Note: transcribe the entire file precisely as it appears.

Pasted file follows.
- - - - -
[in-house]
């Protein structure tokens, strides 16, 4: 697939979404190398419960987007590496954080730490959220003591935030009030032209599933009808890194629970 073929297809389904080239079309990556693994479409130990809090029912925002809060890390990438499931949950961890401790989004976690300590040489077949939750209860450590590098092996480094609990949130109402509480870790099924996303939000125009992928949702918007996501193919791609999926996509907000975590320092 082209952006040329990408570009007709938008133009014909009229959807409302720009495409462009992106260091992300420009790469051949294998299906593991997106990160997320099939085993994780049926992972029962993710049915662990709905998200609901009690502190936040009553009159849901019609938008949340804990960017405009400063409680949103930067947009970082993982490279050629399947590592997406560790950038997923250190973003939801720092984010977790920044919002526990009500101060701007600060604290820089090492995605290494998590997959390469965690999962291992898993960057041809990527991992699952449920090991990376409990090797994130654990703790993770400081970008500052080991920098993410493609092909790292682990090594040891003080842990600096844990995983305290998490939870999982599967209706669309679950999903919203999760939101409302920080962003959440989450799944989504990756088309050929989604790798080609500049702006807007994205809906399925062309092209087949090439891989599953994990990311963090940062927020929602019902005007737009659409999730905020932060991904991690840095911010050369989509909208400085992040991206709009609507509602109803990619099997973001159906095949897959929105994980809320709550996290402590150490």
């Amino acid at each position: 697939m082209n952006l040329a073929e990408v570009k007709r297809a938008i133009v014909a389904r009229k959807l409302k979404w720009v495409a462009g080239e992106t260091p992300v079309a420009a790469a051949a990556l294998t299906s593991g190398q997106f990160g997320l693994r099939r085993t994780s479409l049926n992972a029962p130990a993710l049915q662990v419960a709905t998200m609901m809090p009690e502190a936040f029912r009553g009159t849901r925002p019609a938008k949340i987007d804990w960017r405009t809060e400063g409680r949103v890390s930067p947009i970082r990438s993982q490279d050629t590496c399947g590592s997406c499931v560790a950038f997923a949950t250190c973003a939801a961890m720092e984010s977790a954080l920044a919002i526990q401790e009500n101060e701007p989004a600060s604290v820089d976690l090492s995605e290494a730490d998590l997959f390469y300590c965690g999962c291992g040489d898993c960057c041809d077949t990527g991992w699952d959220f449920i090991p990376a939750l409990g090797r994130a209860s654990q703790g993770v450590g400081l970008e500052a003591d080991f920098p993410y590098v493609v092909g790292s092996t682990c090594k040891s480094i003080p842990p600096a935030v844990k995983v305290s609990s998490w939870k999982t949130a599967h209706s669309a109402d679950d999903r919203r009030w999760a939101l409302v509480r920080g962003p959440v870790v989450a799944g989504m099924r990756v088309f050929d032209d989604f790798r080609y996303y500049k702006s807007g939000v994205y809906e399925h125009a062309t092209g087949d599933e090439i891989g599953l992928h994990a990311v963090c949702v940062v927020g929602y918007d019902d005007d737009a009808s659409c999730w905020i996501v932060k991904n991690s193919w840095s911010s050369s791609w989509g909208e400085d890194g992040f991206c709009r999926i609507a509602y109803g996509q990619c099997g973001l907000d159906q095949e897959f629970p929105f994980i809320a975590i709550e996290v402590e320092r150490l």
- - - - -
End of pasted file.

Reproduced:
[in-house]
């Protein structure tokens, strides 16, 4: 697939979404190398419960987007590496954080730490959220003591935030009030032209599933009808890194629970 073929297809389904080239079309990556693994479409130990809090029912925002809060890390990438499931949950961890401790989004976690300590040489077949939750209860450590590098092996480094609990949130109402509480870790099924996303939000125009992928949702918007996501193919791609999926996509907000975590320092 082209952006040329990408570009007709938008133009014909009229959807409302720009495409462009992106260091992300420009790469051949294998299906593991997106990160997320099939085993994780049926992972029962993710049915662990709905998200609901009690502190936040009553009159849901019609938008949340804990960017405009400063409680949103930067947009970082993982490279050629399947590592997406560790950038997923250190973003939801720092984010977790920044919002526990009500101060701007600060604290820089090492995605290494998590997959390469965690999962291992898993960057041809990527991992699952449920090991990376409990090797994130654990703790993770400081970008500052080991920098993410493609092909790292682990090594040891003080842990600096844990995983305290998490939870999982599967209706669309679950999903919203999760939101409302920080962003959440989450799944989504990756088309050929989604790798080609500049702006807007994205809906399925062309092209087949090439891989599953994990990311963090940062927020929602019902005007737009659409999730905020932060991904991690840095911010050369989509909208400085992040991206709009609507509602109803990619099997973001159906095949897959929105994980809320709550996290402590150490």
């Amino acid at each position: 697939m082209n952006l040329a073929e990408v570009k007709r297809a938008i133009v014909a389904r009229k959807l409302k979404w720009v495409a462009g080239e992106t260091p992300v079309a420009a790469a051949a990556l294998t299906s593991g190398q997106f990160g997320l693994r099939r085993t994780s479409l049926n992972a029962p130990a993710l049915q662990v419960a709905t998200m609901m809090p009690e502190a936040f029912r009553g009159t849901r925002p019609a938008k949340i987007d804990w960017r405009t809060e400063g409680r949103v890390s930067p947009i970082r990438s993982q490279d050629t590496c399947g590592s997406c499931v560790a950038f997923a949950t250190c973003a939801a961890m720092e984010s977790a954080l920044a919002i526990q401790e009500n101060e701007p989004a600060s604290v820089d976690l090492s995605e290494a730490d998590l997959f390469y300590c965690g999962c291992g040489d898993c960057c041809d077949t990527g991992w699952d959220f449920i090991p990376a939750l409990g090797r994130a209860s654990q703790g993770v450590g400081l970008e500052a003591d080991f920098p993410y590098v493609v092909g790292s092996t682990c090594k040891s480094i003080p842990p600096a935030v844990k995983v305290s609990s998490w939870k999982t949130a599967h209706s669309a109402d679950d999903r919203r009030w999760a939101l409302v509480r920080g962003p959440v870790v989450a799944g989504m099924r990756v088309f050929d032209d989604f790798r080609y996303y500049k702006s807007g939000v994205y809906e399925h125009a062309t092209g087949d599933e090439i891989g599953l992928h994990a990311v963090c949702v940062v927020g929602y918007d019902d005007d737009a009808s659409c999730w905020i996501v932060k991904n991690s193919w840095s911010s050369s791609w989509g909208e400085d890194g992040f991206c709009r999926i609507a509602y109803g996509q990619c099997g973001l907000d159906q095949e897959f629970p929105f994980i809320a975590i709550e996290v402590e320092r150490l």